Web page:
Five Things You Can Do If Your Baby Has Colic

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Without a doubt, having a baby with colic is a massive challenge so early in your parenting journey.   Colic is a bit of mystery to the medical profession and parents alike – and there is no one thing that definitively causes colic. A baby is deemed to have colic if they cry for more than three hours in a day, are unsettled at feeding time and fuss at the breast or bottle. But there are things that you can do to help your baby and yourself get through this difficult time.

1. See Your GP

In most cases a baby that cries a lot in the first three to four months of life will have colic, but it’s safer not to assume it’s colic. A visit to your GP will offer you peace of mind that there is nothing seriously wrong and it will be a case of soothing your baby as much as you can, and doing what you need to do to get through. It is better to have your baby assessed by a health professional for confirmation that there is nothing else (apart from the colic) that is upsetting your baby.

2. Be Flexible and Persistent and Patient

Understanding that colic is very unpredictable will help you get through the stressful periods of intense crying. Recognising that what worked yesterday may not work today will help ease the frustration. Persist with trying different settling and soothing techniques. Accepting that you need to keep trying new things will help you keep going. Keep reminding yourself that it will pass eventually – colic doesn’t last forever.

3. Try Something Different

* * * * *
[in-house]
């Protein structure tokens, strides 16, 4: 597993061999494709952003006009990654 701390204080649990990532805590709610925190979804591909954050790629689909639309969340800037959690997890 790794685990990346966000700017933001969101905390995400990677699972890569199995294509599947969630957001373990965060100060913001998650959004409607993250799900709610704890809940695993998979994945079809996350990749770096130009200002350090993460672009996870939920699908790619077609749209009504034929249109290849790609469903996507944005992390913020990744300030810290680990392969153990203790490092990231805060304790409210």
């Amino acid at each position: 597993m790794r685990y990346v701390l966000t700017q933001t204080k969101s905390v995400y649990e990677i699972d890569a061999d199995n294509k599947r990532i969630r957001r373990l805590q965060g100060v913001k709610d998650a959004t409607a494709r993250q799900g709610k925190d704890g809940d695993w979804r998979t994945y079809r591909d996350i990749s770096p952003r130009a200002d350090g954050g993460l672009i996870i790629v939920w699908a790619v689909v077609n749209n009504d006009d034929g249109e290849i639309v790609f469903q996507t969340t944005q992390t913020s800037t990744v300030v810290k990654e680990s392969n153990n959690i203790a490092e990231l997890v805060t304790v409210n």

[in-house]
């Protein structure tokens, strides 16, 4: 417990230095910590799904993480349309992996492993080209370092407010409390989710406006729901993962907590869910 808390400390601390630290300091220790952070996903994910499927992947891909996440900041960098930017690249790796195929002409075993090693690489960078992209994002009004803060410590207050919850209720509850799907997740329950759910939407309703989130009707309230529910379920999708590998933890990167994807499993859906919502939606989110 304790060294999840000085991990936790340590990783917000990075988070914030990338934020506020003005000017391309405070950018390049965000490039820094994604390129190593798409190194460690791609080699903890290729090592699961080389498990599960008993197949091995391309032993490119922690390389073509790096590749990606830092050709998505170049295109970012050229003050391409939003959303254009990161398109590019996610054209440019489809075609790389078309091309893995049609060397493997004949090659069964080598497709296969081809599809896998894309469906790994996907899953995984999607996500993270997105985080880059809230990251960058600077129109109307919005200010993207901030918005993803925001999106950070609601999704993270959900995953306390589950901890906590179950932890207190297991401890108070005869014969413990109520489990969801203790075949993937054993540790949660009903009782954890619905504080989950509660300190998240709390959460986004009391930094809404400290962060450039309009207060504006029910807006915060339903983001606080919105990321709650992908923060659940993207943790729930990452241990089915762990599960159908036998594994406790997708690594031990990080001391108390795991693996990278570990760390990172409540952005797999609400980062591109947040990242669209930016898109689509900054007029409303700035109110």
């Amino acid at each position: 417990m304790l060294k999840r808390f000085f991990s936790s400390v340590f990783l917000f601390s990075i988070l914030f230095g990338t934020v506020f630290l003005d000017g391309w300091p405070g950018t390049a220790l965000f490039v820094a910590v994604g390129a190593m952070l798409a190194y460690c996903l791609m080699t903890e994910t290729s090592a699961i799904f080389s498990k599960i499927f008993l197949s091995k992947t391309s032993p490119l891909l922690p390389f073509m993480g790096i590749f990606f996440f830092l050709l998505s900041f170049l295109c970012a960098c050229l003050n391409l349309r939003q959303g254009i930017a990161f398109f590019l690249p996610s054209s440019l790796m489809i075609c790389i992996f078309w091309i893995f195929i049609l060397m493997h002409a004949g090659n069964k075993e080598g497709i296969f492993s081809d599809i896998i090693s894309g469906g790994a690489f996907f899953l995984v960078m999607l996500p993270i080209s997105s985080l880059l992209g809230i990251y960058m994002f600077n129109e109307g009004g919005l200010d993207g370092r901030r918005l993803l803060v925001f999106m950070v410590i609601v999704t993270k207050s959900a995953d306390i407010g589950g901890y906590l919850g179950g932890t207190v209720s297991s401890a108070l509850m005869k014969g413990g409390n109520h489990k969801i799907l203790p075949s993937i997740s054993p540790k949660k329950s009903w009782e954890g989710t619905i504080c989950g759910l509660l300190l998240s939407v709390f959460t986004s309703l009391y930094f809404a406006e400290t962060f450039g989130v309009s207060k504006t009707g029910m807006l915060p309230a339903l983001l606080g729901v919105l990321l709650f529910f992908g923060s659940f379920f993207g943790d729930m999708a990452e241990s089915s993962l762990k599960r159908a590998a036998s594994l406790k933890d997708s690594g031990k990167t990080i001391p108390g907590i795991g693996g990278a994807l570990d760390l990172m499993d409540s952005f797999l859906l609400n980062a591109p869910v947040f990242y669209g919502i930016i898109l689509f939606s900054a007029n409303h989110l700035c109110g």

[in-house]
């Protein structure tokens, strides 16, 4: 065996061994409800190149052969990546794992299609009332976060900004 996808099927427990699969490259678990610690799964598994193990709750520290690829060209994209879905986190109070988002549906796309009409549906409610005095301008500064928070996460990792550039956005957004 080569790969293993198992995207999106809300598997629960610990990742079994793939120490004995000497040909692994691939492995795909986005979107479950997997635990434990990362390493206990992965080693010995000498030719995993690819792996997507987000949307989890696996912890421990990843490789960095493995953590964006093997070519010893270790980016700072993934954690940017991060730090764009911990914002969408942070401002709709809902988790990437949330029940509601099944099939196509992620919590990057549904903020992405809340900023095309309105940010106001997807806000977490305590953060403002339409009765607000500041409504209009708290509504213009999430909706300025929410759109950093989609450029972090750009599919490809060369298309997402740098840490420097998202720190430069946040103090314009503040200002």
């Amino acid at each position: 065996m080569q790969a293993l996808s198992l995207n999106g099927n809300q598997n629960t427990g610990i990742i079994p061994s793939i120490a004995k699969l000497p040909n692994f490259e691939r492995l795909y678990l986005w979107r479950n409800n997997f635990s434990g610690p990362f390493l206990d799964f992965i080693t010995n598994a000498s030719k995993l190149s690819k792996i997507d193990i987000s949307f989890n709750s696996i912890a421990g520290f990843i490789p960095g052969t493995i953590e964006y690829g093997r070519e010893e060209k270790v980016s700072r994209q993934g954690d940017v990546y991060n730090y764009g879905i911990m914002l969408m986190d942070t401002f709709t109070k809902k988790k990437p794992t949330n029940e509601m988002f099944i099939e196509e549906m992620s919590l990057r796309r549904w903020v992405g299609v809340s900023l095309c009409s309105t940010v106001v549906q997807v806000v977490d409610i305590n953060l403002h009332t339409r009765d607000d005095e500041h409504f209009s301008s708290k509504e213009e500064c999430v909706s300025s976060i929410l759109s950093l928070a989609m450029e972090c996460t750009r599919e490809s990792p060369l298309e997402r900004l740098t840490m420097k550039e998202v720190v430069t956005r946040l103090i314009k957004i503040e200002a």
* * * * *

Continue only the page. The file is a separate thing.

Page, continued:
If your baby is breastfed, try expressing some milk and delivering it in a bottle. Or you could try a formula that has a probiotic in it. You could also take advantage of modern feeding technology and use an anti-colic bottle, which offers the latest technology in aiming to reduce colic symptoms. Anti-colic bottles are designed to draw air away from the teat so the baby is less likely to swallow air, hopefully resulting in less gastric upset.

4. Wear Your Baby

Try placing your baby in a sling or baby carrier so they can be soothed by the motion of your movements. Create an environment that mirrors the womb by wrapping them up and carrying them close to you. This will enable them to hear your heart beat, smell your familiar scent and settle from the motion you moving around. Keeping them upright in a baby carrier may also help with any digestive issues or wind that could cause discomfort.

5. Call for Backup

Constant crying for weeks on end would frazzle even the most cool, calm and collected customers so cut yourself some slack and call in some back up. Call on a family member or friend (preferably who has some experience with babies), even if it’s just for an hour or two. It’s super important that you look after yourself – the first few months with a newborn can be tough at the best of times, but throw colic in to the mix and you’ve got yourself an A1 challenge. Calling on your tribe to get through a tough time could make all the difference.

You can read more about colic here, here and here.

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